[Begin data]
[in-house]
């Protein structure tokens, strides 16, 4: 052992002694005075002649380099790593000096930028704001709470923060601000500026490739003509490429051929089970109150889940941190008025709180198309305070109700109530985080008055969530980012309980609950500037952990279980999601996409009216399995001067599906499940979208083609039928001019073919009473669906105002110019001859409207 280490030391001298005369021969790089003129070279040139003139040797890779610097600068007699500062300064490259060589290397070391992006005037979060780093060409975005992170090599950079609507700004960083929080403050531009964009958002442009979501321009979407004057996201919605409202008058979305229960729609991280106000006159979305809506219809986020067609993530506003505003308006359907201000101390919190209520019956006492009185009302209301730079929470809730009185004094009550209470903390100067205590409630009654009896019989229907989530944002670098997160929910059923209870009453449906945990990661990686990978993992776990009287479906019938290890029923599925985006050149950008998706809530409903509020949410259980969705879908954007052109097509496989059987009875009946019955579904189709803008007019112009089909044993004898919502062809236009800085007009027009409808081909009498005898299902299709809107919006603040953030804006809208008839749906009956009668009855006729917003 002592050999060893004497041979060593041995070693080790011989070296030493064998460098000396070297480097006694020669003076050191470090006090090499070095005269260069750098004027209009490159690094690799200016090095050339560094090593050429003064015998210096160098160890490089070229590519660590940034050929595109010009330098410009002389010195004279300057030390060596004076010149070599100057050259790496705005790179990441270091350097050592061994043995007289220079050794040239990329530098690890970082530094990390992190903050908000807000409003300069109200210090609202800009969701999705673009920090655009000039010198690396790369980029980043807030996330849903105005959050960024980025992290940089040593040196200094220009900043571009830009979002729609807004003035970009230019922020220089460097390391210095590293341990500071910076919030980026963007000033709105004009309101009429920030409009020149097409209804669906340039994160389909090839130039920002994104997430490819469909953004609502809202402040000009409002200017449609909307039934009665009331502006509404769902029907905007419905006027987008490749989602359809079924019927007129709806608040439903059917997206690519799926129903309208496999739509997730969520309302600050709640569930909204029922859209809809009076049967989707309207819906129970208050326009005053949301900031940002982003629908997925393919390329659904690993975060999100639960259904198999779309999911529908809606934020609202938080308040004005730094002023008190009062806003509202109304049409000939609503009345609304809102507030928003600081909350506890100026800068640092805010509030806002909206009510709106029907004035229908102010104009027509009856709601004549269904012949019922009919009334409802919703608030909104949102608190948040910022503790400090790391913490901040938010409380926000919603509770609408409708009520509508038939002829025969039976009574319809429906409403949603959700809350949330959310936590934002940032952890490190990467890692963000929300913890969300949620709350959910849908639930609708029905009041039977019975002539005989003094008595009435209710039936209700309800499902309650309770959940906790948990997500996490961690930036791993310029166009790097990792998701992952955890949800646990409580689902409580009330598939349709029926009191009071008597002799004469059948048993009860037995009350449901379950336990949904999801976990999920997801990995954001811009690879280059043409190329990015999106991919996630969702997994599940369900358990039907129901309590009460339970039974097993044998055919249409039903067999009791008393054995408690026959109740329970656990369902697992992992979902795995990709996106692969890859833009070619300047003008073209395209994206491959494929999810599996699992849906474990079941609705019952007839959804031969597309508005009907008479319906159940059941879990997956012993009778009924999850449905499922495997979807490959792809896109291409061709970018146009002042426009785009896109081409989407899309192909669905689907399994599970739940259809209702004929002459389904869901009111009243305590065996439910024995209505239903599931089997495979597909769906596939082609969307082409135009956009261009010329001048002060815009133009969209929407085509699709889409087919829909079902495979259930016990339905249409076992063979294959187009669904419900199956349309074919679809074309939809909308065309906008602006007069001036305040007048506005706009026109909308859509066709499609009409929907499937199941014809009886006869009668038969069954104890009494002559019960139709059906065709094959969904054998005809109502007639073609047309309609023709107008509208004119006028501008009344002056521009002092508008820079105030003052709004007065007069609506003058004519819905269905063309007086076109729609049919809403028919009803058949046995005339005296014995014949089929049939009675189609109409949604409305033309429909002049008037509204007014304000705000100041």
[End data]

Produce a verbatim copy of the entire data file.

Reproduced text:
[in-house]
């Protein structure tokens, strides 16, 4: 052992002694005075002649380099790593000096930028704001709470923060601000500026490739003509490429051929089970109150889940941190008025709180198309305070109700109530985080008055969530980012309980609950500037952990279980999601996409009216399995001067599906499940979208083609039928001019073919009473669906105002110019001859409207 280490030391001298005369021969790089003129070279040139003139040797890779610097600068007699500062300064490259060589290397070391992006005037979060780093060409975005992170090599950079609507700004960083929080403050531009964009958002442009979501321009979407004057996201919605409202008058979305229960729609991280106000006159979305809506219809986020067609993530506003505003308006359907201000101390919190209520019956006492009185009302209301730079929470809730009185004094009550209470903390100067205590409630009654009896019989229907989530944002670098997160929910059923209870009453449906945990990661990686990978993992776990009287479906019938290890029923599925985006050149950008998706809530409903509020949410259980969705879908954007052109097509496989059987009875009946019955579904189709803008007019112009089909044993004898919502062809236009800085007009027009409808081909009498005898299902299709809107919006603040953030804006809208008839749906009956009668009855006729917003 002592050999060893004497041979060593041995070693080790011989070296030493064998460098000396070297480097006694020669003076050191470090006090090499070095005269260069750098004027209009490159690094690799200016090095050339560094090593050429003064015998210096160098160890490089070229590519660590940034050929595109010009330098410009002389010195004279300057030390060596004076010149070599100057050259790496705005790179990441270091350097050592061994043995007289220079050794040239990329530098690890970082530094990390992190903050908000807000409003300069109200210090609202800009969701999705673009920090655009000039010198690396790369980029980043807030996330849903105005959050960024980025992290940089040593040196200094220009900043571009830009979002729609807004003035970009230019922020220089460097390391210095590293341990500071910076919030980026963007000033709105004009309101009429920030409009020149097409209804669906340039994160389909090839130039920002994104997430490819469909953004609502809202402040000009409002200017449609909307039934009665009331502006509404769902029907905007419905006027987008490749989602359809079924019927007129709806608040439903059917997206690519799926129903309208496999739509997730969520309302600050709640569930909204029922859209809809009076049967989707309207819906129970208050326009005053949301900031940002982003629908997925393919390329659904690993975060999100639960259904198999779309999911529908809606934020609202938080308040004005730094002023008190009062806003509202109304049409000939609503009345609304809102507030928003600081909350506890100026800068640092805010509030806002909206009510709106029907004035229908102010104009027509009856709601004549269904012949019922009919009334409802919703608030909104949102608190948040910022503790400090790391913490901040938010409380926000919603509770609408409708009520509508038939002829025969039976009574319809429906409403949603959700809350949330959310936590934002940032952890490190990467890692963000929300913890969300949620709350959910849908639930609708029905009041039977019975002539005989003094008595009435209710039936209700309800499902309650309770959940906790948990997500996490961690930036791993310029166009790097990792998701992952955890949800646990409580689902409580009330598939349709029926009191009071008597002799004469059948048993009860037995009350449901379950336990949904999801976990999920997801990995954001811009690879280059043409190329990015999106991919996630969702997994599940369900358990039907129901309590009460339970039974097993044998055919249409039903067999009791008393054995408690026959109740329970656990369902697992992992979902795995990709996106692969890859833009070619300047003008073209395209994206491959494929999810599996699992849906474990079941609705019952007839959804031969597309508005009907008479319906159940059941879990997956012993009778009924999850449905499922495997979807490959792809896109291409061709970018146009002042426009785009896109081409989407899309192909669905689907399994599970739940259809209702004929002459389904869901009111009243305590065996439910024995209505239903599931089997495979597909769906596939082609969307082409135009956009261009010329001048002060815009133009969209929407085509699709889409087919829909079902495979259930016990339905249409076992063979294959187009669904419900199956349309074919679809074309939809909308065309906008602006007069001036305040007048506005706009026109909308859509066709499609009409929907499937199941014809009886006869009668038969069954104890009494002559019960139709059906065709094959969904054998005809109502007639073609047309309609023709107008509208004119006028501008009344002056521009002092508008820079105030003052709004007065007069609506003058004519819905269905063309007086076109729609049919809403028919009803058949046995005339005296014995014949089929049939009675189609109409949604409305033309429909002049008037509204007014304000705000100041």